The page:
If there’s something that unites all of us here at Just Write (other than writing, obviously) then it’s a love of books. So, as it’s World Book Day, we thought we’d share a few of our favourites.
I should stress that this really is just a few our favourites: there were enough suggestions to fill several posts!
Lesley currently recommends “The Miniaturist” by Jessie Burton. She loved it and found it utterly gripping in its vivid portrait of life in The Netherlands in the 17th century. However, Lesley was at pains to point out that pinning down her favourite book was a near impossible task and it will almost certainly have changed by next month.
Linda is a big fan of David Nicholls for his capacity to write beautifully about relationships and included both “One Day” and “Us” amongst her choices. She also picked out Elizabeth Noble’s “Things I Want My Daughters To Know”: a dying mother leaving letters for her daughters, written from the heart with great, believable characters.
Emma’s favourite book at the moment is “The Rosie Project” by Graeme Simsion, just because it’s the funniest thing she’s ever read…
…whereas Nicki’s go-to funny book is Kingsley Amis’s “Lucky Jim”. However, her all time favourites amongst a list that spanned Susan Cooper, Agatha Christie, Stephen King, and Simon Hawke, are “The Moonstone” and “The Woman In White” by Wilkie Collins. Great villains and unexpected twists.
Phil (who doesn’t usually write himself in the third person) is a big, big fan of “One Flew Over The Cuckoo’s Nest” by Ken Kesey. It’s obviously a fine film as well but favourite movies is a whole different post. The last book he read was “By Grand Central Station I Sat Down And Wept” by Elizabeth Smart. Published in 1945, it’s a sublime piece of prose poetry which uses extraordinary language and imagery to conjure a hugely evocative expression of falling in love.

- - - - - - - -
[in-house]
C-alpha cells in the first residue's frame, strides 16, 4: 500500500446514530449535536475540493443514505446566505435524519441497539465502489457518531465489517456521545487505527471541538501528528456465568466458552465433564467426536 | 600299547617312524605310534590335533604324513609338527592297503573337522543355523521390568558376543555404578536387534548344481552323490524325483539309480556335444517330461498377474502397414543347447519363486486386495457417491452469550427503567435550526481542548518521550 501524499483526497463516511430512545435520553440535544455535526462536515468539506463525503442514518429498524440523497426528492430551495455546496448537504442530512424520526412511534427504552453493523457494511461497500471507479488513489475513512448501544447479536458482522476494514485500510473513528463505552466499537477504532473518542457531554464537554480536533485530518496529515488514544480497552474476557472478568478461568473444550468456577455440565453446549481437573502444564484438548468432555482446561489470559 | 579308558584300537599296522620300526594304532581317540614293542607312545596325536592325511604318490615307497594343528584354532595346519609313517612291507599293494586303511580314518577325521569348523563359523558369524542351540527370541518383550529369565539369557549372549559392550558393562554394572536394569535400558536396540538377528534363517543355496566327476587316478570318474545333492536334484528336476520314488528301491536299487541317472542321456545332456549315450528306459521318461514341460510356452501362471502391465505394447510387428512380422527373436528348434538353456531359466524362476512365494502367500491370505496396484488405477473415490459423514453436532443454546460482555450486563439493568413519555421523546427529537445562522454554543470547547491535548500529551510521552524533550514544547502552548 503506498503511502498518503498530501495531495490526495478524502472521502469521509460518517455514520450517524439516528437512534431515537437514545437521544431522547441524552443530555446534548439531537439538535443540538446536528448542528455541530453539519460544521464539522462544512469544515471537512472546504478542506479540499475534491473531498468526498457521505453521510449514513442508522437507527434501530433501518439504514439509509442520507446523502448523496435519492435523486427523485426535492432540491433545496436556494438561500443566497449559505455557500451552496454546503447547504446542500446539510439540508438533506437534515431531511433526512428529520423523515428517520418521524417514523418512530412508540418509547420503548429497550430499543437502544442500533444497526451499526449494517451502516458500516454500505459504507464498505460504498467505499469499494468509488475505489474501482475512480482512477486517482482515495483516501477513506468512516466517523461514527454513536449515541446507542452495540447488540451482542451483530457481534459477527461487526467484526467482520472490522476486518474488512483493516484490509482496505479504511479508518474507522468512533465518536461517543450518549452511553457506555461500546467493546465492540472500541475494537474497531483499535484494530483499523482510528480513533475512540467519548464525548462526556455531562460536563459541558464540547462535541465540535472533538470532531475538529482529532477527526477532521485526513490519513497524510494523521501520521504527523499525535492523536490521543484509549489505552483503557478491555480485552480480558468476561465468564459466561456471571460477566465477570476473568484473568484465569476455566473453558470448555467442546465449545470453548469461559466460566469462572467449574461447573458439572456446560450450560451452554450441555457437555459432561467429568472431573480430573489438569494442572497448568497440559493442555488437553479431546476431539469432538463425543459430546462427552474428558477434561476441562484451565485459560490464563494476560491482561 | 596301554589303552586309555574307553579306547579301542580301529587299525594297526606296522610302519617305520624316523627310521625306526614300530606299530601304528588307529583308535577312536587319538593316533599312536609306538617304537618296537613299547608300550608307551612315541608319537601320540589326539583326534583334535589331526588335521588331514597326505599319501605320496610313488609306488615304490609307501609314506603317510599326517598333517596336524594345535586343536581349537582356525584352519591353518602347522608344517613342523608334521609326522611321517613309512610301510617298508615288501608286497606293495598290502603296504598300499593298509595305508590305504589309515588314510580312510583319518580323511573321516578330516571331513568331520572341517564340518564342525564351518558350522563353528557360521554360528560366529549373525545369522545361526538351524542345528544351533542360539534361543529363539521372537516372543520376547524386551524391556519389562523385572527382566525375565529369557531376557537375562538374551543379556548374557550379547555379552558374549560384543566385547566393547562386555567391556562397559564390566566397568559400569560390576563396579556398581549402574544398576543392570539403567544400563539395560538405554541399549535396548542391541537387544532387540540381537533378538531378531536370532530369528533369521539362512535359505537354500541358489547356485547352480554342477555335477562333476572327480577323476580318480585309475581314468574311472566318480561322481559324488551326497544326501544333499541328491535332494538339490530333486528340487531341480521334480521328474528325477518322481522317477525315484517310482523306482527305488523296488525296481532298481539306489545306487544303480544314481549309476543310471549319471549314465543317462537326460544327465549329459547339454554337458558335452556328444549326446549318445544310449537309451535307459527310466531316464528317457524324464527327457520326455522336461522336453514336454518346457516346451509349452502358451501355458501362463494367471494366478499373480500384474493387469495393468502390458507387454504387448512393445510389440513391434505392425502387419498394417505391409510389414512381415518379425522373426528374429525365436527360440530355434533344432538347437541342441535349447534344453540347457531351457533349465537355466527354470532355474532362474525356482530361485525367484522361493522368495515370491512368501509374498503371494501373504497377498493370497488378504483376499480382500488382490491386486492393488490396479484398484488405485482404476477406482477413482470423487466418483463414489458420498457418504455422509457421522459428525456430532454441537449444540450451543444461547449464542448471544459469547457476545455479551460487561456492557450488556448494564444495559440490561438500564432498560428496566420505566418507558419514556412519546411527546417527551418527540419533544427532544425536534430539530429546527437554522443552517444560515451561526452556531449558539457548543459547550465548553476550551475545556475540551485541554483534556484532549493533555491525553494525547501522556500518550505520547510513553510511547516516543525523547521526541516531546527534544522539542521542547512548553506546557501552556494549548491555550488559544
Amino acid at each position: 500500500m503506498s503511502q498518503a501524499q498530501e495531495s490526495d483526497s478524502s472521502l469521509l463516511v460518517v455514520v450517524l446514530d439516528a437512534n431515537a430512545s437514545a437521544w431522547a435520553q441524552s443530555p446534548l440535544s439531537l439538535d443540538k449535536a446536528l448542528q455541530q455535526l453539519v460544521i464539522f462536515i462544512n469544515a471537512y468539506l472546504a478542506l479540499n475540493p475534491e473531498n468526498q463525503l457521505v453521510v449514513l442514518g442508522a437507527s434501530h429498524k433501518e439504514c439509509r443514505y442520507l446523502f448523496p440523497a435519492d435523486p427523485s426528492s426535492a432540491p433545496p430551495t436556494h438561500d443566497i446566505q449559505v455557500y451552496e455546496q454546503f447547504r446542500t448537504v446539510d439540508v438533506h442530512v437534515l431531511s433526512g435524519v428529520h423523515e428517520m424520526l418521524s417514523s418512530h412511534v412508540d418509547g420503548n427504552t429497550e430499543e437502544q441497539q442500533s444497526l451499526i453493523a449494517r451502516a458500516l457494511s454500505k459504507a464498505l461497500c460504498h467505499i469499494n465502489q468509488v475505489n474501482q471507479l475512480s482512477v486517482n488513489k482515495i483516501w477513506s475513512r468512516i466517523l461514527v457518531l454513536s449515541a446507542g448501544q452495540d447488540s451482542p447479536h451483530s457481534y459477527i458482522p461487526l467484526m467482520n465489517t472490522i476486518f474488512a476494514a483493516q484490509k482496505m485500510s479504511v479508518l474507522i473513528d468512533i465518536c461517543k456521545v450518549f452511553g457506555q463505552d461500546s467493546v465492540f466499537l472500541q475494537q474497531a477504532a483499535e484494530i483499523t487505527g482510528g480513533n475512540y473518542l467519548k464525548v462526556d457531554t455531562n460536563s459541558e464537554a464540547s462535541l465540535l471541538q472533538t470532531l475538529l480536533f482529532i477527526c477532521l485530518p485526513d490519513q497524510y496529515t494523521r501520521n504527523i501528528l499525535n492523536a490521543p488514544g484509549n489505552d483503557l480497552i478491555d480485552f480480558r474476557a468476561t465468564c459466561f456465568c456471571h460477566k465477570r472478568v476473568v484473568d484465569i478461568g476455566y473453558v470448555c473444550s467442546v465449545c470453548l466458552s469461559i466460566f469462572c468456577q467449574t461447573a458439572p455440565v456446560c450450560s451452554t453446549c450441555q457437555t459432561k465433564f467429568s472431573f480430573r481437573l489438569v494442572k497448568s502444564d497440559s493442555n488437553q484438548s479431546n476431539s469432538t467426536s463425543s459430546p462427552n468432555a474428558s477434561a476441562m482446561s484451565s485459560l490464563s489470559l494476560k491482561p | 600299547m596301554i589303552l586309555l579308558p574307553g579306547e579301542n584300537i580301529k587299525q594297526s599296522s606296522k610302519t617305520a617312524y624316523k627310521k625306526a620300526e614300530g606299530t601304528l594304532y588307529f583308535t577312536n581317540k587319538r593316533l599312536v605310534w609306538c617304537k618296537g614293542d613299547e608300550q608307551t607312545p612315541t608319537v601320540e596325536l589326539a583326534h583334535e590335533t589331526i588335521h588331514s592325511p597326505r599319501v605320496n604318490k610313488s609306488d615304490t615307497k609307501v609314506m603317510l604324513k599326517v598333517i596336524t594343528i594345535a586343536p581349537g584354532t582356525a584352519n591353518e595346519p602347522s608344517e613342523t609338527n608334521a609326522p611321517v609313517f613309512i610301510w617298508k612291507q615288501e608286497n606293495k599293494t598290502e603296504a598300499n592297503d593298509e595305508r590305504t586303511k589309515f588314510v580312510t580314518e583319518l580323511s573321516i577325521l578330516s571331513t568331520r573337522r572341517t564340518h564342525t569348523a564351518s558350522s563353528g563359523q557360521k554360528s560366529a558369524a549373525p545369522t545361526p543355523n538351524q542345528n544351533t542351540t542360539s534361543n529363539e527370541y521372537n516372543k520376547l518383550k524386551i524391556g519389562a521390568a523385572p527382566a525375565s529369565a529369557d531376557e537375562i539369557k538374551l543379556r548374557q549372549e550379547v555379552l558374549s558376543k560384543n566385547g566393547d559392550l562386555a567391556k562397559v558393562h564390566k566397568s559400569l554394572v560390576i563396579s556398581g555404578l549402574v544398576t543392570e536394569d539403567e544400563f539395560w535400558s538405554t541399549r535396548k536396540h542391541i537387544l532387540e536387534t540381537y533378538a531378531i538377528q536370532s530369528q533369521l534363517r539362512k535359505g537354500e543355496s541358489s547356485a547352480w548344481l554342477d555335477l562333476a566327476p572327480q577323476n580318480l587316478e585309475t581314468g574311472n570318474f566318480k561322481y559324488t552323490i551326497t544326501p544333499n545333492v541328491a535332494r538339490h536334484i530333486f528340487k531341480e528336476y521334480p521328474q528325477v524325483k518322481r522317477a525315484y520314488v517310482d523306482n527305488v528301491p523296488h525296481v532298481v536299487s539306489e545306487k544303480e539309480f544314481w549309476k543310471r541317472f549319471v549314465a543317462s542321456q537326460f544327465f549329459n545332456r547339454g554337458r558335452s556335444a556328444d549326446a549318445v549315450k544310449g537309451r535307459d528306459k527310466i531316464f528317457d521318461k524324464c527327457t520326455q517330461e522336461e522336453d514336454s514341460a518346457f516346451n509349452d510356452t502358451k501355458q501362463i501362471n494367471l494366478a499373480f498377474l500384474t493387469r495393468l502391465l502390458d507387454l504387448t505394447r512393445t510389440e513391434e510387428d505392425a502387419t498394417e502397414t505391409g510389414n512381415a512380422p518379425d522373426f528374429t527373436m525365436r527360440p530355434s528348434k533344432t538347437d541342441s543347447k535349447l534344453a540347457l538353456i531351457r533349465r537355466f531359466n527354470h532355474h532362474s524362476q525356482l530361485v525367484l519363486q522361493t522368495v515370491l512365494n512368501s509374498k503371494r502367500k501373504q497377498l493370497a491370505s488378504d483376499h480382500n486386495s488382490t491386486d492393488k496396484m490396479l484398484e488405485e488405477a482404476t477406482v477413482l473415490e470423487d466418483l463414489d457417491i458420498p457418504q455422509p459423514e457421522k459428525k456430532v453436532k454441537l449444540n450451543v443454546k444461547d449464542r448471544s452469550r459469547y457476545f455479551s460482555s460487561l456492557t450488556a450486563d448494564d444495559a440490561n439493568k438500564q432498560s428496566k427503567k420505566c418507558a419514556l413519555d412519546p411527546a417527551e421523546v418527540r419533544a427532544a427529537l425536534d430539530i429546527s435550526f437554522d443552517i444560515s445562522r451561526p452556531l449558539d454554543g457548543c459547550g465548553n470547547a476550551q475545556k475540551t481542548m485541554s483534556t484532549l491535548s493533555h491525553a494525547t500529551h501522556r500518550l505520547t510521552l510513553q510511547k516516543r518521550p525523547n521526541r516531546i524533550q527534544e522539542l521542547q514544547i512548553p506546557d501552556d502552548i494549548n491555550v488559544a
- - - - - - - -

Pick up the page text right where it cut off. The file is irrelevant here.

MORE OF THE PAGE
Angela also struggled to pick out a single book. However, as sagas with plenty of romance go, she couldn’t top “Gone With The Wind”, Margaret Mitchell’s tour de force. Scarlett O’Hara is the ultimate flawed heroine and Rhett Butler is the irresistably attractive villain. Mitchell paints the vast panorama of the American Civil War with a broad brush, but still manages to define the impact it had on the diverse lives of her characters. Angela also had special mention for “Wuthering Heights” and Bronte’s masterly uses of the forces of nature to illustrate her themes.
Chris flew the flag for Canada with two Margaret Atwood books: “The Handmaid’s Tale” and “Cat’s Eye”. The former offers a glimpse of dystopia that feels easier and easier to imagine happening as society automates and individuals lose control. She also picked out Donna Tartt’s “The Secret History”, with a slight sense of awe that it was her first book, as her favourite novel. The horror of the story and the psychological games involved stay with the reader for a long time after the final page turns.
One of Carol’s favourite recent reads is “Elizabeth Is Missing” by Emma Healey. It is a beautifully written, deeply touching debut novel about an old lady with dementia trying to make sense of the world. She also loved “The Paying Guests” by Sarah Waters – completely unputdownable. But her all time favourite book is “Tess of the D’Urbevilles” by Thomas Hardy which she first read when she was sixteen. She cried for a week afterwards.
And finally Liz picked out a really broad range of her favourites, including a number of classics from Dickens, Twain and Joyce. She loves “What Katy Did” by Susan Collidge because Katy was a tomboy, as was she! Conan Doyle’s plotting is wonderfully clever in “A Study In Scarlet”, Wodehouse makes her laugh out loud in “The Code Of The Woosters”, and Ian McEwan’s tangled web in “Atonement” is heartbreaking. And then there was De Maurier’s “Rebecca” and Sebastian Faulks’ “Birdsong” and…
…and we really, really love books and could go on for hours. Not just on World Book Day.
Hope you find something here that inspires you. We’d love to be inspired by what you’ve read recently. What are your favourites?